Martin Carnoy, Derek Shearer, and Russell Rumberger: A New Social Contract: The Economy and Government After Reagan; Harper & Row; New York.

Richard Cornuelle: Healing American: What Can Be Done About the Continuing Economic Crisis; G. P. Putnam’s Sons; New York.

Each of these books purports to dis­cuss economics, hence the direct ref­erence to “the economy” and “economic crisis” in the titles. Yet, for both, eco­nomics is a cover masking the real issue. This is not an uncommon practice. Eco­ nomics gives an image of positive science. There may be disputes about how best to implement economic policy, but these are technical points which can presum­ably be settled by research and reason. The goals, essentially established by the 1946 Employment Act, are not con­sidered to be in dispute: stable prices, full employment, and economic growth. Who would dispute that an economy which could produce all three simul­taneously is an ideal one?

But behind the mask of scientific in­quiry lurks the real substance of debate, the stuff of political philosophy and normative values–the issues that make for passionate conflicts and which can­not be settled by any appeal to statistics. The issue is social policy, not economic policy: How will people live and relate to each other? What values will form the foundations of society? It is a sign of the times that the vehicle by which social policy is conveyed is economics, the most materialistic of the social sciences. A New Social Contract is the most di­rect of the two. The core of this contract is “a social consensus around equality and democracy for all Americans.” The term “economics” hardly ever appears without the adjective “democratic” be­fore it. And while growth, jobs, and prices are mentioned often enough, it is clear that the real goal is equality. If economic efficiency should conflict with equality (or, indeed, if anything should conflict with equality), then equality is to win without question.

Democracy itself is valuable chiefly because it fosters equality. As Aristotle observed: “Democracy … arises out of the notion that those who are equal in any respect are equal in all respects; be­cause men are equally free, they claim to be absolutely equal.” The plan is formid­able. Democracy based on one-man, one-vote–regardless of any modifying characteristics of education, accomplish­ment, or position–is the most perfect form of secular equality. The natural in­ equalities of humans, whether physical or intellectual, have vexed egalitarians for centuries, but political equality via the voting booth was devilishly easy to institute: it was merely legislated. The dream of legislating equality in other areas has been at the forefront of liberal­ism ever since. Once equality is the basis of the state, state power can be used to impose equality on society at large. In past eras, the organization of the state re­flected the organization of society, but in today’s liberal democracies, the organization of the state is meant to be opposed to the organization of society. Equality versus hierarchy, rights versus achievement.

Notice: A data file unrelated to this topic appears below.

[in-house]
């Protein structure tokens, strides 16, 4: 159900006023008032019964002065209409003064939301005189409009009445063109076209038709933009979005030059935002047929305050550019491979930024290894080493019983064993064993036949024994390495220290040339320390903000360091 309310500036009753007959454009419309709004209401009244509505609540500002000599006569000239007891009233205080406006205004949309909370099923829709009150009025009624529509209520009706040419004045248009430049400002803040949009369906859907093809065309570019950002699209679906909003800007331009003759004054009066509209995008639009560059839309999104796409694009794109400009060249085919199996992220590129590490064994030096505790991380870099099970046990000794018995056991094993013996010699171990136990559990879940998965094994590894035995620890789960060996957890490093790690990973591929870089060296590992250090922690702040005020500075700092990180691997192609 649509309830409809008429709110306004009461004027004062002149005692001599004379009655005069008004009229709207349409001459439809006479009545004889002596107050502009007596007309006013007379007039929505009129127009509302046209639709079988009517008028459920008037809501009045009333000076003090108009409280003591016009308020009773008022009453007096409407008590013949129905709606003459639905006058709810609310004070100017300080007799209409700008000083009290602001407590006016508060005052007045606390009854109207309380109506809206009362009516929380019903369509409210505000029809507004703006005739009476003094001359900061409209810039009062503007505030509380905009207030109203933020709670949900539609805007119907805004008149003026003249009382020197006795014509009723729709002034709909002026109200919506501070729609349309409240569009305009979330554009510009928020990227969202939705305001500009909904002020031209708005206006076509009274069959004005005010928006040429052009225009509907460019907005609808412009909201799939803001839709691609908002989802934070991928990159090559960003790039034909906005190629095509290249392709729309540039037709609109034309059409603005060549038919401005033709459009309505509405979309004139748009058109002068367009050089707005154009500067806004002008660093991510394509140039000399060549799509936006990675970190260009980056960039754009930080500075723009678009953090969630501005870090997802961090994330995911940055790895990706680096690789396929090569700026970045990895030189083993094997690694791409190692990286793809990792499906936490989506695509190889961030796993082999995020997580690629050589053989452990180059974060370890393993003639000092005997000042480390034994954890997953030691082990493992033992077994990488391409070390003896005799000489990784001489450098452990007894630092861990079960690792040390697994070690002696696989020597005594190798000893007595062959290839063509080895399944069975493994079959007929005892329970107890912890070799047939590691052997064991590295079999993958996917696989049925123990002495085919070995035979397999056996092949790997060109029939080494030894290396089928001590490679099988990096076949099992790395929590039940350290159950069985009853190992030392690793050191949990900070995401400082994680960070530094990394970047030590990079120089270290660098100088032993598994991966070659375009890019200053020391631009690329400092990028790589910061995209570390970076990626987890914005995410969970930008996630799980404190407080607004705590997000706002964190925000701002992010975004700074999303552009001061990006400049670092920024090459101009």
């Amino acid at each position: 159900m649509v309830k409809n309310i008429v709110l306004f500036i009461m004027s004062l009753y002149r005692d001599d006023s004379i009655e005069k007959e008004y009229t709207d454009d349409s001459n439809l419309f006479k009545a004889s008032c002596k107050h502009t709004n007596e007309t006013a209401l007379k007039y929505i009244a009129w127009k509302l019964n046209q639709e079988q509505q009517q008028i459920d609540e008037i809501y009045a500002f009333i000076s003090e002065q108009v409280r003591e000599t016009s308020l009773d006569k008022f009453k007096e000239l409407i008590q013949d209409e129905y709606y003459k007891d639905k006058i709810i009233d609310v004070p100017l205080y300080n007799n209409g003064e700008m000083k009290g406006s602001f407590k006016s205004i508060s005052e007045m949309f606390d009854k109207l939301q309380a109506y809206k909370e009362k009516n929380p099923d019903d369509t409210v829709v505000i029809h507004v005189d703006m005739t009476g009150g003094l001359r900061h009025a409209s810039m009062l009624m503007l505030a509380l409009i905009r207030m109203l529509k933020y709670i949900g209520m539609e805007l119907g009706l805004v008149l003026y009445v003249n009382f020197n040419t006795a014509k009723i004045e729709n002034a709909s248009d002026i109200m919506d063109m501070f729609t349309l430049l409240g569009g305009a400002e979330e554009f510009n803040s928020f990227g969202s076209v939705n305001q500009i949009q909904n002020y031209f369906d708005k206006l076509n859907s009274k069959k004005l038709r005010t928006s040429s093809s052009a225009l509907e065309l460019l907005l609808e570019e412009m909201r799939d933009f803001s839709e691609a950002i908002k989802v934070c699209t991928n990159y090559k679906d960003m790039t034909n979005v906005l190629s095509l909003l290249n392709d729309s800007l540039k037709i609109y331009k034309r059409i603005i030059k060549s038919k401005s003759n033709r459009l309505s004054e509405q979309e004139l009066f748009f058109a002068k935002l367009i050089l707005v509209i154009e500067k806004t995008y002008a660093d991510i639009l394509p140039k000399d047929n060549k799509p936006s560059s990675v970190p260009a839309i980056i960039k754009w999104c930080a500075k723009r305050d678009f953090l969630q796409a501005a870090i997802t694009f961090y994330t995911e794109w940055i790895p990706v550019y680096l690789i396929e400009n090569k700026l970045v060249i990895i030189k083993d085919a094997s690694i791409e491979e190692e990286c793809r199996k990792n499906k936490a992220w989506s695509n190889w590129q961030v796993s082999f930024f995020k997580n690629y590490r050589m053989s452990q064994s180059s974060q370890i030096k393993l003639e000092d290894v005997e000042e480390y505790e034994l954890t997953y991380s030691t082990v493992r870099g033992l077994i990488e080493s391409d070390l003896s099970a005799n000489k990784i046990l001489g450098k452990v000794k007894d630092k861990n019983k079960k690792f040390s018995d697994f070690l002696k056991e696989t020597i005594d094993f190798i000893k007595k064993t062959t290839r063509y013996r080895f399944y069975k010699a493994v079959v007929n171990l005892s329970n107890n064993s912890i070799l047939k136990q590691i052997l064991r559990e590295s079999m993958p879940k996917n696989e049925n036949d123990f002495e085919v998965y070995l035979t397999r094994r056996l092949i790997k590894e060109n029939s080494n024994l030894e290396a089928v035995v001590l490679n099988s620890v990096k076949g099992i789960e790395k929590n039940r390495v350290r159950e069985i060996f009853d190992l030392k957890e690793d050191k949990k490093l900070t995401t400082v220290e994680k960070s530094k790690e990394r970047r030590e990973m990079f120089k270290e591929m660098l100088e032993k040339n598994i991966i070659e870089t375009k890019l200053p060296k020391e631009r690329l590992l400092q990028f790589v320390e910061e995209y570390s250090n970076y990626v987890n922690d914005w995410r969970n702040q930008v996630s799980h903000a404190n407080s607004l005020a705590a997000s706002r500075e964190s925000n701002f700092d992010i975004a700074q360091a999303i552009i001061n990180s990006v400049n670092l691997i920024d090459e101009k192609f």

Conservatives once worried about this, but recently the fight seems to have gone out of them. Michael Novak, a man of considerable intellectual gifts, has gained great influence for his theory of “democratic capitalism,” even though the term is a virtual oxymoron. That is, democracy and capitalism may coexist for awhile, but they cannot form a sys­tem. President Reagan has proclaimed that the aim of U.S. foreign policy is to expand democracy throughout the world. One is considered beyond the pale to question whether freedom, prog­ress, and democracy are not equivalent terms in all times and places. As Paul Gottfried, founder of the Conservative Historians Forum, recently asked: “Why do conservatives raise their banners on abandoned leftist positions?”

Perhaps reading what democracy means to Camoy, Shearer, and Rumberger will rekindle some fire. For example, they maintain that the public sector is to be expanded, financed by cuts in defense and an increase in taxes on business and the “rich.” They present figures showing that government has already grown from 19.5 percent of GNP in 1946 to 35.5 percent in 1982. They also admit that most of this growth has gone to welfare programs. But it just is not enough.They divide the budget into two broad groups of programs:

social welfare spending, which in­ cludes education, social security, health care, unemployment, welfare and housing; and nonsocial welfare, which includes military spending, policeandprisons,highwayconstruc­ tion,interestonthenationaldebtand subsidies to agriculture.